As it has at Catholic parishes across the country, the COVID-19 pandemic hit home at the Shrine of St. Jude in Rockville, Maryland. 

Father Paul Lee, St. Jude’s pastor, said in a recent interview that two parishioners had died of the coronavirus, and at least three other members of the parish were in intensive care after contracting the virus.

But the steep economic downturn resulting from the spread of the coronavirus and the shut-down of businesses also has impacted communities across the country, with millions of workers now unemployed and needing help.

“About a month ago, I found our own parish families were looking for food (assistance). I was shocked that my own parishioners needed help. That gave me a jolt,” Father Lee said. 

He convened a meeting of some parishioners, and they decided to start the St. Stephen’s Pantry at the parish, named after St. Stephen, the first deacon and a symbol of service in the Church.

The parishioners organizing the new program at St. Jude’s consulted with other area parishes offering that kind of outreach, to learn how they operated and to get tips for running the pantry.

As a young boy growing up in South Korea after the Korean War, Father Lee had witnessed the importance of the Church offering food assistance to people. His father, Bernard Wonkil Lee, was a Catholic lay leader, and working with Catholic Relief Services, he delivered donated goods from U.S. Catholics to people left impoverished after the war, and he fed about 1,000 people every day by running a soup kitchen. Father Lee remembers seeing soup being prepared in a huge pot in his home to feed the people lining up for help.

“A lot of people came to our house to get food,” he said.

Edwin Lopez, the pastoral council chair at the Shrine of St. Jude, said the parishioners mobilizing to help start the St. Stephen’s Pantry understood the need for food assistance in the wake of the pandemic and economic downturn.

“This is not just some strangers. These are people in our community who need help,” he said.

Among the St. Jude’s parishioners mobilizing to help set up and organize the pantry were Larry and Jennifer Kilmer, Catholic school teachers who live near the church. 

“I just felt we’re right here, we’re in this situation, we can walk over and do it,” said Kilmer, who is a math teacher and coach at The Heights School in Potomac, Maryland. His wife Jennifer teaches math at Oakcrest School in Vienna, Virginia, and they have 11 children.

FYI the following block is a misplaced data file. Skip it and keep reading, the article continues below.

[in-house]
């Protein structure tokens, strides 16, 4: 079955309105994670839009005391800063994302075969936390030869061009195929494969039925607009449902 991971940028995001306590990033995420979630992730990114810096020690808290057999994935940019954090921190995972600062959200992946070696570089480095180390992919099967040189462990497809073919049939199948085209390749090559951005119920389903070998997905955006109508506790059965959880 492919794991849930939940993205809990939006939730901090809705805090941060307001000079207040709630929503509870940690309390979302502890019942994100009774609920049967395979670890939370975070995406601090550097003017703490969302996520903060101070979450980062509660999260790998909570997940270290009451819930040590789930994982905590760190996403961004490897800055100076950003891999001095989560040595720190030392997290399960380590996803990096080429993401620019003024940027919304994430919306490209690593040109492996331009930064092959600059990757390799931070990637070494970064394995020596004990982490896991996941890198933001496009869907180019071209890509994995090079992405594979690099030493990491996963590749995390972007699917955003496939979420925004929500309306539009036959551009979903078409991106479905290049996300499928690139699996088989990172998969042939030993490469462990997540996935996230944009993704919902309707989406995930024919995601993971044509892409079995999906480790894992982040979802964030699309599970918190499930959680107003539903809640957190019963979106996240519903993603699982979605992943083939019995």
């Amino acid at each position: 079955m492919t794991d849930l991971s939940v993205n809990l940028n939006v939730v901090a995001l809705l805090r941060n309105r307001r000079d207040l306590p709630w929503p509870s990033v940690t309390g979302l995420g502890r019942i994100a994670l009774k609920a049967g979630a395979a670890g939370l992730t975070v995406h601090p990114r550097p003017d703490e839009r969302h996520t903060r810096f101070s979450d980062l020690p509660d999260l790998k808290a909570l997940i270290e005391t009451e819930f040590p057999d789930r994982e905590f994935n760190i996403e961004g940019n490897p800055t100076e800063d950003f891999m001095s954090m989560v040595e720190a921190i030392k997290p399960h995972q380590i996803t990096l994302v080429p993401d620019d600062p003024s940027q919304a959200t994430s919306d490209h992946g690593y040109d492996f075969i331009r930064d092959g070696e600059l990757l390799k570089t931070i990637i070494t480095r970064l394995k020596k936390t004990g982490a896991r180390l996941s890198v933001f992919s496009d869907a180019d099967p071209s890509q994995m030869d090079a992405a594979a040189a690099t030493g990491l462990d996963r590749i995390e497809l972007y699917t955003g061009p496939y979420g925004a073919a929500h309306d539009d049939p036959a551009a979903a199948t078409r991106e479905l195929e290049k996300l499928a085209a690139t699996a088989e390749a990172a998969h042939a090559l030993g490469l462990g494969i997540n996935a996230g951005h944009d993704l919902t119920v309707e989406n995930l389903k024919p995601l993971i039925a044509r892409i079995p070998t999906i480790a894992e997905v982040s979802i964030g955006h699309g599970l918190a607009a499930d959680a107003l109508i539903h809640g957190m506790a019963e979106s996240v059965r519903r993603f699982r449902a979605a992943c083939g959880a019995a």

Larry Kilmer noted that Jim Kuzma -- a parishioner who owns a painting business -- helped in the effort, with his son Jack building the shelves for the pantry, which soon was stocked with food donated by parishioners.

In response to the growing need for food assistance in the community in the wake of the COVID-19 health crisis and economic downturn, parishioners at the Shrine of St. Jude in Rockville started the St. Stephen's Pantry there, stocking its shelves with food donated by parishioners. (CS photo/Andrew Biraj)

St. Jude’s parishioners dropped food off, and parish volunteers sorted the food and put it in bags. On Saturday morning May 9, the St. Stephen’s Pantry opened its doors for walk-up service, with parish volunteers wearing facemasks and gloves handing out bags of food to 121 families who lined up outside.

Father Lee said the pantry was nearly bare afterward, but a few days later, he noticed the pantry was full again, stocked from parishioners’ donations of food. His response, he said, was, “It’s a miracle!”

Lopez noted that in the first few weeks of the effort, 60-70 people had volunteered to help with the pantry.

“It’s been amazing, not only the volunteers, but the food (donations),” he said. “We’ve had an overwhelming response from the parish.”

Father Lee noted that on the previous evening, 10 parishioners had been sorting food at the pantry.

“People from all walks of life, they come and help, or ask, ‘What can I do to help?’ I’m very impressed by the goodness of my parishioners,” he said.